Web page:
(Received: November 16, 1998; Accepted for publication: November 30, 1998; Published on Web: January 14, 1999)
In order to quantitatively comprehend the essence of whole genome shotgun sequencing, a Monte-Carlo simulation was carried out. It was estimated that even a vast genome such as human genome can be sequenced at a moderate redundancy (~7) with a satisfactory accuracy (10-4 error rate), resulting in a high sequencing speed and much lower cost. Switching from a random process (i.e., shotgun) to a directed process such as PCR-relay was shown to be ultimately important for a whole genome shotgun sequencing not to inflate its cost. An equation to evaluate the optimum switching point was introduced as a function of coverage, which also depends on the costs of a shotgun process and a directed one for sequencing a unit length. Moderate redundancy was underscored to have more merits in speed and accuracy than its demerit of being redundant. Our simulation for estimating redundancy was basically consistent with the results of the current whole genome shotgun sequencing. As a conclusion, whole genome shotgun sequencing applied to a vast genome is estimated to be effective.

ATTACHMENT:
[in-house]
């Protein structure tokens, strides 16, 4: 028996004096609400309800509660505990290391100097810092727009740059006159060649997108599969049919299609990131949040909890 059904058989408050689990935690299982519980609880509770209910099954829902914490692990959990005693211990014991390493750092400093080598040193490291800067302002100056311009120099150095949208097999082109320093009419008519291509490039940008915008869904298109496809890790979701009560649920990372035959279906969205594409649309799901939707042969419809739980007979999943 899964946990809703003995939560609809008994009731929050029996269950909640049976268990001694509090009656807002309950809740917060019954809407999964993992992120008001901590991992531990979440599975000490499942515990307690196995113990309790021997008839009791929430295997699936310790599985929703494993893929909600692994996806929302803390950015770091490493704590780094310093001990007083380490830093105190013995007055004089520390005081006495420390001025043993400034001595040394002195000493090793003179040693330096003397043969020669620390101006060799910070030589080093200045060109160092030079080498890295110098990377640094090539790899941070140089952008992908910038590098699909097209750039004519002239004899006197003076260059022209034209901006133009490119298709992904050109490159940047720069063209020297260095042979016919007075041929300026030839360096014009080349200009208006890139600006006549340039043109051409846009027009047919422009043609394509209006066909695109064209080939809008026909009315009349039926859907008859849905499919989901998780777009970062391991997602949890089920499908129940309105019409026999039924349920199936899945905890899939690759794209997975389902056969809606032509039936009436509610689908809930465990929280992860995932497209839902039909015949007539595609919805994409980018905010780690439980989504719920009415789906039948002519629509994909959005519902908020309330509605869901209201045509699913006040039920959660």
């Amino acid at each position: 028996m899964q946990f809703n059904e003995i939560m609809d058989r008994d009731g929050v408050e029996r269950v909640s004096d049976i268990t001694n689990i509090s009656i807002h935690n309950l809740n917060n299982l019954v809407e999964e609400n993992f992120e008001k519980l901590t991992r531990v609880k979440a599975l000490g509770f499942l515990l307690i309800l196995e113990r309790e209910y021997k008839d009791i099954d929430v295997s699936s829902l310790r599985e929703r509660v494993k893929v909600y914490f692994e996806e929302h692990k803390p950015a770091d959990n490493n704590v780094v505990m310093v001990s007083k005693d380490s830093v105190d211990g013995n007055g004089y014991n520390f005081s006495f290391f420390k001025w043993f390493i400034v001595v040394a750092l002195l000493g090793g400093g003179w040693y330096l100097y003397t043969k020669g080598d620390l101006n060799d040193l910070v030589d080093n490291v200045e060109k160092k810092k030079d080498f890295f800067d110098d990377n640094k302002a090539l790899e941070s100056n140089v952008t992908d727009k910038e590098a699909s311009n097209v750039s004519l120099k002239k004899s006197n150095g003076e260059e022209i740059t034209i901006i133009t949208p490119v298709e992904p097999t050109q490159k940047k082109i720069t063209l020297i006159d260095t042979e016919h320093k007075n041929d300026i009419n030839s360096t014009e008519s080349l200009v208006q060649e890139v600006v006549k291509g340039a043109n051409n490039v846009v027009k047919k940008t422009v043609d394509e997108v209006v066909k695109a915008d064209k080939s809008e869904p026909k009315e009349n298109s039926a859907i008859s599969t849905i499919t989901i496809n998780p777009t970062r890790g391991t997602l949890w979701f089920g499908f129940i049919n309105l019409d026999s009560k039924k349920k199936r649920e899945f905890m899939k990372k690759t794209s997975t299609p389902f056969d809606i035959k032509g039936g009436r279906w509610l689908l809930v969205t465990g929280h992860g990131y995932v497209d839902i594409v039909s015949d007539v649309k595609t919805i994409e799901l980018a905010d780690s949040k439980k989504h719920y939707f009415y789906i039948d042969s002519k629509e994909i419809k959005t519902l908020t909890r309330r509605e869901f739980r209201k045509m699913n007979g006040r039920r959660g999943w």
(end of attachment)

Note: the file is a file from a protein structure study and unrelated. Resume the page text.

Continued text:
Keywords: Monte-Carlo simulation, Whole genome shotgun sequencing, Human genome, Redundancy, PCR-relay, Random process
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